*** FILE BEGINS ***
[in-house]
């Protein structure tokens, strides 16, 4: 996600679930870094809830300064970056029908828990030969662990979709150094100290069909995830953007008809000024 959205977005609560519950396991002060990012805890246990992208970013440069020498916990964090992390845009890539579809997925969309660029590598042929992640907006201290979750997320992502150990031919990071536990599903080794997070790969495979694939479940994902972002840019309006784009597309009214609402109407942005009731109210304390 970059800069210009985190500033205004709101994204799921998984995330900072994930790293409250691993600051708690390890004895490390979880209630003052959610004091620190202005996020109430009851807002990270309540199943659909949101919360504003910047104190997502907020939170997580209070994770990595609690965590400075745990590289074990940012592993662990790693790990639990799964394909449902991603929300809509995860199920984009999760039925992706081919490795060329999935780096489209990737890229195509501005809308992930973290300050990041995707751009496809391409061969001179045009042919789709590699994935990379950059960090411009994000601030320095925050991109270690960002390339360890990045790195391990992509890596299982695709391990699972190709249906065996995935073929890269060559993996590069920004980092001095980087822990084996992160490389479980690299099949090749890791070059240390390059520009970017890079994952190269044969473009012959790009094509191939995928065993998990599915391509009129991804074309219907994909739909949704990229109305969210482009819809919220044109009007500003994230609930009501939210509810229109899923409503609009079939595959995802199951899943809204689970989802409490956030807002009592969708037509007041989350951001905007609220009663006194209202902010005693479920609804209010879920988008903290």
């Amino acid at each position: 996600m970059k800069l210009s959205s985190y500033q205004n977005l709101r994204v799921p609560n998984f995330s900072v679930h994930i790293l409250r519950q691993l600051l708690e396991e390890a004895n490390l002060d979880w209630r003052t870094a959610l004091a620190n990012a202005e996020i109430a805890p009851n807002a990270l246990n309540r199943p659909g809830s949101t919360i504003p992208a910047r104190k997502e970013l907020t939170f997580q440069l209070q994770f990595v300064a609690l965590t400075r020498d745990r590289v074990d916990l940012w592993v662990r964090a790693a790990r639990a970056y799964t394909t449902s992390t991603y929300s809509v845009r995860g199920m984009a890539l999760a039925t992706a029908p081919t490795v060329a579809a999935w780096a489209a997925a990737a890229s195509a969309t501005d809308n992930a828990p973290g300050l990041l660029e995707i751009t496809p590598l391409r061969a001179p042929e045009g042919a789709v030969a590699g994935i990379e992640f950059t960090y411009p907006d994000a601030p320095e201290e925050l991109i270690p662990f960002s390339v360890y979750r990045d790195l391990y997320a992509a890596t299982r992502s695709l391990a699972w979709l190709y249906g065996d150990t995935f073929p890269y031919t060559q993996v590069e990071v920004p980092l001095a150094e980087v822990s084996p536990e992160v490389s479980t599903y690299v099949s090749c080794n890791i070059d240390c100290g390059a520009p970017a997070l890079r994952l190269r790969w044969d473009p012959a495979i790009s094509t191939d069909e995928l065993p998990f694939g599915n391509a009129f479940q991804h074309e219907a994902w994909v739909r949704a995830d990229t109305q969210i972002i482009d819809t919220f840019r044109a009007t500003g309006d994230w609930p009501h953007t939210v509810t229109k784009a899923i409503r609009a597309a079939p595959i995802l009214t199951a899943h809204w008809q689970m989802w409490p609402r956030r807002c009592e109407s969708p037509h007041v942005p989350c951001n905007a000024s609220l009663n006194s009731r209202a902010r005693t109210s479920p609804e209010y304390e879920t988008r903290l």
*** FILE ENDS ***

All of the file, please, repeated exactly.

[in-house]
């Protein structure tokens, strides 16, 4: 996600679930870094809830300064970056029908828990030969662990979709150094100290069909995830953007008809000024 959205977005609560519950396991002060990012805890246990992208970013440069020498916990964090992390845009890539579809997925969309660029590598042929992640907006201290979750997320992502150990031919990071536990599903080794997070790969495979694939479940994902972002840019309006784009597309009214609402109407942005009731109210304390 970059800069210009985190500033205004709101994204799921998984995330900072994930790293409250691993600051708690390890004895490390979880209630003052959610004091620190202005996020109430009851807002990270309540199943659909949101919360504003910047104190997502907020939170997580209070994770990595609690965590400075745990590289074990940012592993662990790693790990639990799964394909449902991603929300809509995860199920984009999760039925992706081919490795060329999935780096489209990737890229195509501005809308992930973290300050990041995707751009496809391409061969001179045009042919789709590699994935990379950059960090411009994000601030320095925050991109270690960002390339360890990045790195391990992509890596299982695709391990699972190709249906065996995935073929890269060559993996590069920004980092001095980087822990084996992160490389479980690299099949090749890791070059240390390059520009970017890079994952190269044969473009012959790009094509191939995928065993998990599915391509009129991804074309219907994909739909949704990229109305969210482009819809919220044109009007500003994230609930009501939210509810229109899923409503609009079939595959995802199951899943809204689970989802409490956030807002009592969708037509007041989350951001905007609220009663006194209202902010005693479920609804209010879920988008903290």
């Amino acid at each position: 996600m970059k800069l210009s959205s985190y500033q205004n977005l709101r994204v799921p609560n998984f995330s900072v679930h994930i790293l409250r519950q691993l600051l708690e396991e390890a004895n490390l002060d979880w209630r003052t870094a959610l004091a620190n990012a202005e996020i109430a805890p009851n807002a990270l246990n309540r199943p659909g809830s949101t919360i504003p992208a910047r104190k997502e970013l907020t939170f997580q440069l209070q994770f990595v300064a609690l965590t400075r020498d745990r590289v074990d916990l940012w592993v662990r964090a790693a790990r639990a970056y799964t394909t449902s992390t991603y929300s809509v845009r995860g199920m984009a890539l999760a039925t992706a029908p081919t490795v060329a579809a999935w780096a489209a997925a990737a890229s195509a969309t501005d809308n992930a828990p973290g300050l990041l660029e995707i751009t496809p590598l391409r061969a001179p042929e045009g042919a789709v030969a590699g994935i990379e992640f950059t960090y411009p907006d994000a601030p320095e201290e925050l991109i270690p662990f960002s390339v360890y979750r990045d790195l391990y997320a992509a890596t299982r992502s695709l391990a699972w979709l190709y249906g065996d150990t995935f073929p890269y031919t060559q993996v590069e990071v920004p980092l001095a150094e980087v822990s084996p536990e992160v490389s479980t599903y690299v099949s090749c080794n890791i070059d240390c100290g390059a520009p970017a997070l890079r994952l190269r790969w044969d473009p012959a495979i790009s094509t191939d069909e995928l065993p998990f694939g599915n391509a009129f479940q991804h074309e219907a994902w994909v739909r949704a995830d990229t109305q969210i972002i482009d819809t919220f840019r044109a009007t500003g309006d994230w609930p009501h953007t939210v509810t229109k784009a899923i409503r609009a597309a079939p595959i995802l009214t199951a899943h809204w008809q689970m989802w409490p609402r956030r807002c009592e109407s969708p037509h007041v942005p989350c951001n905007a000024s609220l009663n006194s009731r209202a902010r005693t109210s479920p609804e209010y304390e879920t988008r903290l």